The Pittsburgh Steelers are ready to welcome their starting quarterback, Mason Rudolph, back to the fold after missing their last game two weeks ago against the Los Angeles Chargers. And he sounds like he’s ready to welcome back the deep passing game, something that hasn’t been a very consistent presence in Pittsburgh’s offense this year.
Even though he was known to be a prolific deep-ball thrower during his college career at Oklahoma State—and even has his star receiver from those days with him in James Washington—the big throws haven’t come, at least in bunches. He has connected on three long throws, including touchdowns of 43 and 39 yards to rookie Diontae Johnson and a 45-yard flea-flicker to JuJu Smith-Schuster.
Rudolph has played about two and a half games as a starter up to this point in his career, admittedly, so it’s entirely reasonable to believe that there continues to be room to grow, both in his own ability and in the offense building around him.
Though he was in the concussion protocol, though, he has been participating in practice the entire time, running the scout team during the week leading up to the Chargers game, and he was cleared from the concussion protocol and returned to first-team reps not long after that. And from what he’s seen on the practice field, he expects to be able to expand on the deep passing game in the second half of the season.
“We’ve got a lot of guys that can go and can make those plays for us”, Rudolph said of connecting on long throws, via a transcript of his comments earlier in the week. “They’ve made those plays for us in practice the last couple of weeks. I feel really comfortable with about where we are moving forward in that area, and I think you’re going to see a lot more explosion and guys stretching the field moving forward”.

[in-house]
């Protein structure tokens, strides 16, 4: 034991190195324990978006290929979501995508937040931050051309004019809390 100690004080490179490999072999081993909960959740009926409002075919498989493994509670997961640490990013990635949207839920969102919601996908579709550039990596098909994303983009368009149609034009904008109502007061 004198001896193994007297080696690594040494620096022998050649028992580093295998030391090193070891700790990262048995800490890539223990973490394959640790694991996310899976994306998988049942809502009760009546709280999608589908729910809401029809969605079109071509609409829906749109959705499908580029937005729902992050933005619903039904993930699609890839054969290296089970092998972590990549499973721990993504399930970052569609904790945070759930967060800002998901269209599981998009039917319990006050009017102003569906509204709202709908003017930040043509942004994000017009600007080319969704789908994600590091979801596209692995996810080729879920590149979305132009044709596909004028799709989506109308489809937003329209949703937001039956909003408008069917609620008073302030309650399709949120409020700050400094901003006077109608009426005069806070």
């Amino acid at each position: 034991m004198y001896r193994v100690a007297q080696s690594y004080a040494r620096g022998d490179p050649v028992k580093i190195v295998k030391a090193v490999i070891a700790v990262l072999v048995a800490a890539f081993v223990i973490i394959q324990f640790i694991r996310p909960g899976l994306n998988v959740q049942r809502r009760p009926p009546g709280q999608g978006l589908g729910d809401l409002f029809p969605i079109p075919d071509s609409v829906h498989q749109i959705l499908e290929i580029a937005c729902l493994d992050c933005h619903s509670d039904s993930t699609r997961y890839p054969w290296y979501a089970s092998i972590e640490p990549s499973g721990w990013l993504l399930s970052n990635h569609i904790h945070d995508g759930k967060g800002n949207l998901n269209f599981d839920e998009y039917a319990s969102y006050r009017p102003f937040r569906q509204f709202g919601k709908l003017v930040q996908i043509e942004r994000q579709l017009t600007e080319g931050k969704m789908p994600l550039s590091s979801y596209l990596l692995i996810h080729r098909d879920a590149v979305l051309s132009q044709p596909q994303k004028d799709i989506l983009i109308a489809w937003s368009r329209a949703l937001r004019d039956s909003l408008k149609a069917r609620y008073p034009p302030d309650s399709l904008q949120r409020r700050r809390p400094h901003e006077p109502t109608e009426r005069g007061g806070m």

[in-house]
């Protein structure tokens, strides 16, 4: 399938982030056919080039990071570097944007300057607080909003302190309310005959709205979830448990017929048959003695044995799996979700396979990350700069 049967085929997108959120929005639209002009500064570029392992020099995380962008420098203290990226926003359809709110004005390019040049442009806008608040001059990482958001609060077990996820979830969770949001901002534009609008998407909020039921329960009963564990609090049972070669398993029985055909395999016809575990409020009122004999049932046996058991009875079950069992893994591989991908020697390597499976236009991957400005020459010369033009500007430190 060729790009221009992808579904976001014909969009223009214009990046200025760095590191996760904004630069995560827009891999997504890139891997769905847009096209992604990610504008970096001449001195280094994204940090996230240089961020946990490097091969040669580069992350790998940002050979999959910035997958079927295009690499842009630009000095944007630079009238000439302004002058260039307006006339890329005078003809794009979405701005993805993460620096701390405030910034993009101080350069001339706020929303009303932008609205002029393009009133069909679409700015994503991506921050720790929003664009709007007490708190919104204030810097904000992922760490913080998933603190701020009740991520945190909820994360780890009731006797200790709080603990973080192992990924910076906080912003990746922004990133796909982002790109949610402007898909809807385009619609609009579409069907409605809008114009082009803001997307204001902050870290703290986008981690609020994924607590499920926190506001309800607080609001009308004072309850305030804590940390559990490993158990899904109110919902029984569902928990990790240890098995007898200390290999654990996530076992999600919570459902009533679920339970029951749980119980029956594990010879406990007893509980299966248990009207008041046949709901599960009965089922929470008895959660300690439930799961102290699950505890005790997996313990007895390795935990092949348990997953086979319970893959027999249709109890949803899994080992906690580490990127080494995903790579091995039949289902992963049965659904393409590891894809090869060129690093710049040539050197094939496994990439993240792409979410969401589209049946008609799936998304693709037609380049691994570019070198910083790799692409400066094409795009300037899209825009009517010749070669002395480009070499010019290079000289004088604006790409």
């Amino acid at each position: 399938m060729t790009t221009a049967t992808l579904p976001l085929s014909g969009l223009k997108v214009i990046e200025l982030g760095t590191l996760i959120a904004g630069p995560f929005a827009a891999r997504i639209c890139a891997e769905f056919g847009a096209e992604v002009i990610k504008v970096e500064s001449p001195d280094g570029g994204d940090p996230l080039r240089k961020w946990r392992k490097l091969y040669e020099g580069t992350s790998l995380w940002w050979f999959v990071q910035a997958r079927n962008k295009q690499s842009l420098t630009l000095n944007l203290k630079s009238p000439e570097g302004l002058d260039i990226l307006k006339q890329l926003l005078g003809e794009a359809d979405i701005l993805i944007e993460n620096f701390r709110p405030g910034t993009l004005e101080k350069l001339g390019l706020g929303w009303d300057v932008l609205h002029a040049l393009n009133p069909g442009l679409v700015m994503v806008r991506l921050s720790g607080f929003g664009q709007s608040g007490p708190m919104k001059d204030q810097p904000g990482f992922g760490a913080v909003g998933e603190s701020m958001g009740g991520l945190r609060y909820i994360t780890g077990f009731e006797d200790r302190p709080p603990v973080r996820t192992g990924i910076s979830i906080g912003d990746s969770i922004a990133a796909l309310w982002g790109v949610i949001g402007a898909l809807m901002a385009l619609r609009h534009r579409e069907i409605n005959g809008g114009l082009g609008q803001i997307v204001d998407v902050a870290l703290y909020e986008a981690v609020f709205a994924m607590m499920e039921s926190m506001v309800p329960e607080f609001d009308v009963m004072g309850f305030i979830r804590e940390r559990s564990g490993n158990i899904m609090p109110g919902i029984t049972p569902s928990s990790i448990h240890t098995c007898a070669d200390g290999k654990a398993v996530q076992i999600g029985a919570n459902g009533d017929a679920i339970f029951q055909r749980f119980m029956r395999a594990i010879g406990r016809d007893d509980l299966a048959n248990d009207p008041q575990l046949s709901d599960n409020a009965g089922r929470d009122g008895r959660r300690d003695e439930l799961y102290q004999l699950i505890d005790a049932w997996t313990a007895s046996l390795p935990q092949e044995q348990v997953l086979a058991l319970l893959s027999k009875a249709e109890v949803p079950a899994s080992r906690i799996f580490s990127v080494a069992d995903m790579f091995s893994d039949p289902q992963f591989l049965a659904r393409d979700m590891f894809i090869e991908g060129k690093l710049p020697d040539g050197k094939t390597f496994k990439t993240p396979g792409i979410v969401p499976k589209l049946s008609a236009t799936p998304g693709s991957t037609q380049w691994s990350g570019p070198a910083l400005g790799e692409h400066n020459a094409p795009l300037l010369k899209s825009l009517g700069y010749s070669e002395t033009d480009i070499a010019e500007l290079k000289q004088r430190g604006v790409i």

The Steelers do have options on the deep ball, at least in theory, and on paper. Smith-Schuster actually has a pretty good history of catching big passes down the field in addition to creating them on shorter throws, even if they aren’t necessarily on go balls.
Washington, of course, is supposed to be one of those players capable of helping the offense stretch the field. It’s one of the principles qualities for which he was drafted. Donte Moncrief was another played whose role was intended to include participating down the field, though of course we know how that has panned out thus far, and it’s not clear how much longer he will remain on the team.
One thing that needs discussed on this topic: in order to hit on the deep ball, you have to take your shots. Thus far, Rudolph has shown some reluctance in taking his shots, but as he grows more comfortable—and I think he has over the past couple of weeks—one can expect them to start coming at a greater pace.